CYPRUS: They failed to launch the microsatellite into space due to weather

What the Meteorological Department says in an announcement

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PASCAL English School Larnaka students failed to break the world record by sending a microsatellite into space to capture video and video from an altitude of 147,648 feet.

A written statement from the Department of Meteorology states that "last month at the Radiation Station of the Department of Meteorology in Athalassa, students of the English School PASCAL Larnaca, attempted to break a world record for sending a microsatellite with a code" P of 147.648 feet for taking pictures and videos ".

It is added that "the organizer of the day was the non-profit organization" Cyprus Space Foundation "and supporters of the Department of Meteorology and the center of Excellence" Eratosthenes "of the Cyprus University of Technology - TEPAK".

The project "is part of the space day" SpaceUp Cyprus 2022 "and was broadcast live online on the 27 participating schools of both public and private education. "About two thousand students had the opportunity to watch their experiments reach altitudes above the tropic height."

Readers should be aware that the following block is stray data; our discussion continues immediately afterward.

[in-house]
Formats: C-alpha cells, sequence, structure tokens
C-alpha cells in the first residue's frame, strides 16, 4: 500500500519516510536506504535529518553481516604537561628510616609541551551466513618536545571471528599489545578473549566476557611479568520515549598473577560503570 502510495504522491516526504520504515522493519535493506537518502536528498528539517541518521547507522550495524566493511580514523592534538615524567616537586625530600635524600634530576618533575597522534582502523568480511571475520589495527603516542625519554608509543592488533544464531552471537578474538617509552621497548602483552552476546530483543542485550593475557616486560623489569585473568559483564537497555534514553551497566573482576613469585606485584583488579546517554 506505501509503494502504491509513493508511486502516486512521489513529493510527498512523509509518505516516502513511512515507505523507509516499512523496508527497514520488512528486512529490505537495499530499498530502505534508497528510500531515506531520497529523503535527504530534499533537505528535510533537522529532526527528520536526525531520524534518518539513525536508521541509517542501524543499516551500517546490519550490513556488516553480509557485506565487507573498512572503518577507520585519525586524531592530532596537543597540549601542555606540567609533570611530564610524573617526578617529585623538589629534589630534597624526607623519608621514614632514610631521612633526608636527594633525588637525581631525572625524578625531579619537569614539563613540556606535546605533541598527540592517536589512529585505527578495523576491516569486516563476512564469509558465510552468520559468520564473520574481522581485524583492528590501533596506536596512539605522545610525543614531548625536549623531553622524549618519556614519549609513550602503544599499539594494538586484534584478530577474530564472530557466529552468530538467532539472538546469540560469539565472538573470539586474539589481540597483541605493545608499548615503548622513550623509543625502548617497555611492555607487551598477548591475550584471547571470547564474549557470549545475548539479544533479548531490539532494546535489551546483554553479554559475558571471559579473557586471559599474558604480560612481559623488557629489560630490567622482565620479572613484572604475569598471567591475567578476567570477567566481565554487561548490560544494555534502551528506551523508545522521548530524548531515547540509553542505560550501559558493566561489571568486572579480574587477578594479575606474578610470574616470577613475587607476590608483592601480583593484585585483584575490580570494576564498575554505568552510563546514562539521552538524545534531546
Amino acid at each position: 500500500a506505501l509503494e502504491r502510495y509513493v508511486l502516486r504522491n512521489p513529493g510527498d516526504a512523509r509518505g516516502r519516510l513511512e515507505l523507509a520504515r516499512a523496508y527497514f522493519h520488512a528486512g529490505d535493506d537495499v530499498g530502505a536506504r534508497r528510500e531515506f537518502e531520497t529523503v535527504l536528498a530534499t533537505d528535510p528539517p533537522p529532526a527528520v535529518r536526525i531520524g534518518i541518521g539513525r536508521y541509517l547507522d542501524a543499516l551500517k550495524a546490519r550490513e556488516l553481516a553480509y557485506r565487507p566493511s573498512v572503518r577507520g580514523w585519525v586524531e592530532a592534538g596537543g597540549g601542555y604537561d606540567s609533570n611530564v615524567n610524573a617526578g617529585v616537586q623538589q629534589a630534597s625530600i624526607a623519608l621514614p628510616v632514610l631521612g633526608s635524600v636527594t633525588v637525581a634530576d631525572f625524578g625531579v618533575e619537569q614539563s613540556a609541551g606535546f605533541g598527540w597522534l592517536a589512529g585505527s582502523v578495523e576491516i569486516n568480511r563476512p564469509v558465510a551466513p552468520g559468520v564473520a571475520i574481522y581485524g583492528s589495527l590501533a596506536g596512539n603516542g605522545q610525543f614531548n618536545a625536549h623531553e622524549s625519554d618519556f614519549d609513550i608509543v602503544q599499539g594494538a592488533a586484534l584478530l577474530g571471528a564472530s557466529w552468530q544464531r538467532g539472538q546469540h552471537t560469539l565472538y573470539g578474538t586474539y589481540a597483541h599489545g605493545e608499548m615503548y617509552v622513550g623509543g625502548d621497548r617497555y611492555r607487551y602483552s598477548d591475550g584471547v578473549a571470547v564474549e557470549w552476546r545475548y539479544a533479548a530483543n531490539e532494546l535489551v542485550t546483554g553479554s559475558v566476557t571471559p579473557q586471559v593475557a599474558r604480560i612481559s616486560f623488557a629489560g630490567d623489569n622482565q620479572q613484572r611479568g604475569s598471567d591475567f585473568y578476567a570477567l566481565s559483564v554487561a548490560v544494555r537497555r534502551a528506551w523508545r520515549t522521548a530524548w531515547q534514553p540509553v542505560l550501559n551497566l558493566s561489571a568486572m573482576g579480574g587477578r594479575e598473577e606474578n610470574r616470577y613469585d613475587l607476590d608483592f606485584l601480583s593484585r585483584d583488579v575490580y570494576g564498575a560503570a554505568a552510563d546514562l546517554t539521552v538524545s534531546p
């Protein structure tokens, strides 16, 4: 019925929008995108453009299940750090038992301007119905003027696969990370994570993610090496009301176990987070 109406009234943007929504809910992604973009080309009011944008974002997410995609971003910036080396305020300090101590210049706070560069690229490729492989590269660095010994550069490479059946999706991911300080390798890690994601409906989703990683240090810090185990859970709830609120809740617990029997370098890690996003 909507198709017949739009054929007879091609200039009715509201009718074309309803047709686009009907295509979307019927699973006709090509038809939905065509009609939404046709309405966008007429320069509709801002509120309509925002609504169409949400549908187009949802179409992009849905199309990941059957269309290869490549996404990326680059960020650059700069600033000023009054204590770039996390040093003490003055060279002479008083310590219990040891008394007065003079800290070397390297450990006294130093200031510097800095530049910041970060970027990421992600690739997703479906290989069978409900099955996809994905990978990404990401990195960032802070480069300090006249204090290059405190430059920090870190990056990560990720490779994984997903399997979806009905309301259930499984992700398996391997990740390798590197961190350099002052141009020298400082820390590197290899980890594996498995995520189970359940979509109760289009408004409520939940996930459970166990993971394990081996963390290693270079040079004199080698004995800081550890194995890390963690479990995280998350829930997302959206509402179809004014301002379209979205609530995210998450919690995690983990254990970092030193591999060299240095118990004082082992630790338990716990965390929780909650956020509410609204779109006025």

It is noted that "the first attempt of the explorers, students, was made in early January when their microsatellite reached 100.000 feet sending back to the Athalassa Radio Station live data and high definition images."

The explorers' second attempt was made on February 18, 2022 and the microsatellite reached 125.000 feet. At that height, a very strong air current prevailed, with the result that the solar power supplies of the microsatellite pierced the balloon, stopped its upward course and began its free fall with the help of a parachute ".

According to the announcement, "the team of students, space explorers, will attempt for the third time to break the world record in the next five months".

The Department of Meteorology "provided know-how for the release and elevation of the microsatellite, while at each point of the route provided information on the prevailing meteorological conditions. The Department wishes every success in the next attempt to break the world record ".

The Department of Meteorology expresses "congratulations to the explorers, but also to their visionary professor Elpidoforos Anastasiou for his effort, which inspires the explorers".